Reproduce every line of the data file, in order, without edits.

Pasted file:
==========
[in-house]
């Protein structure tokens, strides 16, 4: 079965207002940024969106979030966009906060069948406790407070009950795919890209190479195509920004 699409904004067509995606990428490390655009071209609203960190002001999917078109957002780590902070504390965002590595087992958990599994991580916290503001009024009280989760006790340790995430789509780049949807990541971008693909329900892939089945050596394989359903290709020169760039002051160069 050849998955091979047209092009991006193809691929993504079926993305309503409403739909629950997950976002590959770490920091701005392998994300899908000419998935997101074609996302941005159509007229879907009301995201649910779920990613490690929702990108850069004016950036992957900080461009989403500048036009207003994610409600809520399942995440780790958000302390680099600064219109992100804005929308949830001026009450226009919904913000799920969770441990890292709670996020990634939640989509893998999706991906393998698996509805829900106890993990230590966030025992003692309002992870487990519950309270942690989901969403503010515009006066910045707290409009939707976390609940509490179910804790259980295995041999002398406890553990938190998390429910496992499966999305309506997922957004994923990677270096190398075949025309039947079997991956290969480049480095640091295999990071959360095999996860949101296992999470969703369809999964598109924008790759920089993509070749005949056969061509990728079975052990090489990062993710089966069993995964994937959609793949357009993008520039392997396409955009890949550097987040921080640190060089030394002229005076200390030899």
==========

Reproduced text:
[in-house]
């Protein structure tokens, strides 16, 4: 079965207002940024969106979030966009906060069948406790407070009950795919890209190479195509920004 699409904004067509995606990428490390655009071209609203960190002001999917078109957002780590902070504390965002590595087992958990599994991580916290503001009024009280989760006790340790995430789509780049949807990541971008693909329900892939089945050596394989359903290709020169760039002051160069 050849998955091979047209092009991006193809691929993504079926993305309503409403739909629950997950976002590959770490920091701005392998994300899908000419998935997101074609996302941005159509007229879907009301995201649910779920990613490690929702990108850069004016950036992957900080461009989403500048036009207003994610409600809520399942995440780790958000302390680099600064219109992100804005929308949830001026009450226009919904913000799920969770441990890292709670996020990634939640989509893998999706991906393998698996509805829900106890993990230590966030025992003692309002992870487990519950309270942690989901969403503010515009006066910045707290409009939707976390609940509490179910804790259980295995041999002398406890553990938190998390429910496992499966999305309506997922957004994923990677270096190398075949025309039947079997991956290969480049480095640091295999990071959360095999996860949101296992999470969703369809999964598109924008790759920089993509070749005949056969061509990728079975052990090489990062993710089966069993995964994937959609793949357009993008520039392997396409955009890949550097987040921080640190060089030394002229005076200390030899």